The kind of network sniffing demonstrated here is something anyone can do without much experience. As Mike from the password video points out: "Technology is like a gun. You can use it for good, to hunt for your family, or you can use it for bad, to rob a store." This dissection of Wireshark is aimed at education, but the fact is, anyone interested in using Wireshark for skeezy purposes need only spend a few minutes on YouTube to dig up the same information.
So now that you have a better idea of how easy it can be for anyone on the same network as you to poke around and potentially sniff out your passwords, cookies, and so on, what can you do about it? Here's a quick rundown of some of your best bets, from least practical or effective to most effective.
Avoid working on the same network as people you don't trust: The kind of network sniffing we've demonstrated here can only be done by people on the same network as you. Keep in mind that it doesn't even have to be an open Wi-Fi network—coworkers on your password-protected work network can sniff your packets just as easily as someone at your local coffee shop. The catch: You probably don't want to be limited to only using the internet when you're at home or on a network where you trust everyone.

Always use HTTPS: A lot of sites—like Facebook and Gmail—have made HTTPS the default connection, and as we explained earlier, packet sniffing won't reveal your password or cookies on a properly encrypted HTTPS connections. Other sites support HTTPS but don't make it the default, which means you often have to manually type in https:// before the rest of your URL. Some of those sites, like Twitter, allow you to set your account to always use HTTPS (for Twitter, go to your Account settings and tick the Always use HTTPS checkbox at the bottom of the page). Some sites don't offer an Always use HTTPS setting, which is where HTTPS-forcing browser extensions come in. The most popular is probably the HTTPS Everywhere extension for Firefox (written by the Electronic Frontier Foundation). This extension automatically directs your browser to the HTTPS version of over 1,000 sites. The catch with HTTPS Everywhere is that it only redirects sites in its list, so if you'd like to be able to redirect any site to HTTPS, you may want to check out Force-TLS for Firefox or HTTPS Everywhere for Chrome. Both of these extensions allow you to add new sites to the automatic HTTPS redirect.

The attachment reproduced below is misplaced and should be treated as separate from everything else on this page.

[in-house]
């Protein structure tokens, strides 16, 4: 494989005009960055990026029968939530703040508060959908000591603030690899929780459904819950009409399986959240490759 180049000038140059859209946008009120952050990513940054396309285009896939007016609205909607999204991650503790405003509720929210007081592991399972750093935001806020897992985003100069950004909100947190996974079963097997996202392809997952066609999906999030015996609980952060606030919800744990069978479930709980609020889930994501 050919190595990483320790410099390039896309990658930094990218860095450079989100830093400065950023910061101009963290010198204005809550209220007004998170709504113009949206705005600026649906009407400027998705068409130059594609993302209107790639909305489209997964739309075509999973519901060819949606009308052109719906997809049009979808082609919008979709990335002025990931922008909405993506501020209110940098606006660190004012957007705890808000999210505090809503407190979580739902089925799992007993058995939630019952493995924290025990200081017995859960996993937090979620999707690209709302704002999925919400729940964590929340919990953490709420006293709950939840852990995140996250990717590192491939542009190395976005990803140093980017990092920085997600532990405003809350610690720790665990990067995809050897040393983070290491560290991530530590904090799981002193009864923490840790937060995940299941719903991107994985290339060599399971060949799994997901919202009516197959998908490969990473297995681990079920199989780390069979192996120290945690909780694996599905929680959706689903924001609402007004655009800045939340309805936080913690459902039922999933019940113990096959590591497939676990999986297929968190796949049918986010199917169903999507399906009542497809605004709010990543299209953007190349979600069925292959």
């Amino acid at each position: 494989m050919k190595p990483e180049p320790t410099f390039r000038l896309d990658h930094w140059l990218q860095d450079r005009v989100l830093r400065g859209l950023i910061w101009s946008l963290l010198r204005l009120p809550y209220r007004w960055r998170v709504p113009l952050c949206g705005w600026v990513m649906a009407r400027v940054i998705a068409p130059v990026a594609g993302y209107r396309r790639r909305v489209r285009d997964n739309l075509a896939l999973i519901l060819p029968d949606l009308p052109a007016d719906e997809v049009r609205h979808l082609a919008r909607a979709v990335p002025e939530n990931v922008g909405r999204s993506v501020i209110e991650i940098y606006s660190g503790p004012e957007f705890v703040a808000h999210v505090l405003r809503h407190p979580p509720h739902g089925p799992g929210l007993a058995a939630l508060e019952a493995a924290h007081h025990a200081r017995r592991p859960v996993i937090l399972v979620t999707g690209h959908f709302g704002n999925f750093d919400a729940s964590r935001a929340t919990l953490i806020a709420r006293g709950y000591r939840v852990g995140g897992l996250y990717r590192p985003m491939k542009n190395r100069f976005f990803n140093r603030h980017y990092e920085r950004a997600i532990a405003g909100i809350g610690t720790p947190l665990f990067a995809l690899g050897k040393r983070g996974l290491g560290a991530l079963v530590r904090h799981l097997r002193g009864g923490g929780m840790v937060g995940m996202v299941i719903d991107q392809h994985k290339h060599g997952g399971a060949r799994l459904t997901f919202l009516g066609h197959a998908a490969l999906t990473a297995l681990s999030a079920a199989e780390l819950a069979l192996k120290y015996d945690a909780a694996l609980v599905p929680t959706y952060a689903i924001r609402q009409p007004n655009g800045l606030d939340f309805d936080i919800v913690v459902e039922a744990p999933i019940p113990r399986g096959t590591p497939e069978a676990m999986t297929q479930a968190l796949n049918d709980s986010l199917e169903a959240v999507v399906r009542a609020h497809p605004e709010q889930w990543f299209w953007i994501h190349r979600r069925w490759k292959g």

The Catch: First, lots of sites still don't support HTTPS at all, and others only support it for logins (meaning your password is safe, but your session cookie isn't). On a separate technical note, Eric Butler (the developer of Firesheep) noted last year that some sites don't correctly support HTTPS anyway, and on those sites, in order to get the full benefits of HTTPS, you'd need to manually type out the https:// part every time you visit:
Some sites support full encryption everywhere, but don't implement it properly by failing to set the "Secure" flag on authentication cookies, negating most of the benefits and leaving users at risk. What that means is that any time you type the URL (e.g. "") into your web browser (without explicitly typing https:// beforehand, which people rarely do) you will inadvertently leak your cookies with that first request, prior to being redirected to the HTTPS page. Slicehost and Dropbox are good examples of this mistake.

Use a VPN or SSH Proxy (BEST OPTION): A VPN or SSH tunnel will act as the middleman between your computer and the dubiously secure servers on the internet so that everything sent between your computer and your VPN or SSH server will be encrypted—in effect encrypting all traffic that someone on your current network might want to try sniffing. I'm not going to show you how to set up a VPN or SSH server here, but I will point you in the direction of some good do-it-yourself options: If you happen to already pay for access to a web server to which you have SSH access, you can use that to encrypt your web browsing session with an SSH SOCKS proxy. If you don't feel like paying, you could set up your own personal home SSH server. If you're willing to pay just a little, you can get an Amazon EC2 instance with SSH access for around $0.50/month or pay $1 one time for access to Silence is Defeat.
For another free option, check out our guide to secure and encrypted web browsing on public networks with Hamachi and Privoxy.
Android users should check our guide to encrypting all internet use on your Android phone.

If you're on a Mac, I'd highly recommend installing previously mentioned Sidestep. The app automatically reroutes your traffic through a secure proxy whenever you connect to an open Wi-Fi network, and you can also turn it on any time you want from its drop-down in the Mac menu bar.
The Catch: The biggest hole in this option is that at some point along the line, your VPN or SSH proxy needs to submit the unencrypted version of a request to the web server, so if there were someone sniffing packets on the same network as your VPN or SSH server, they could sniff out the unencrypted data going between the middleman and the web server.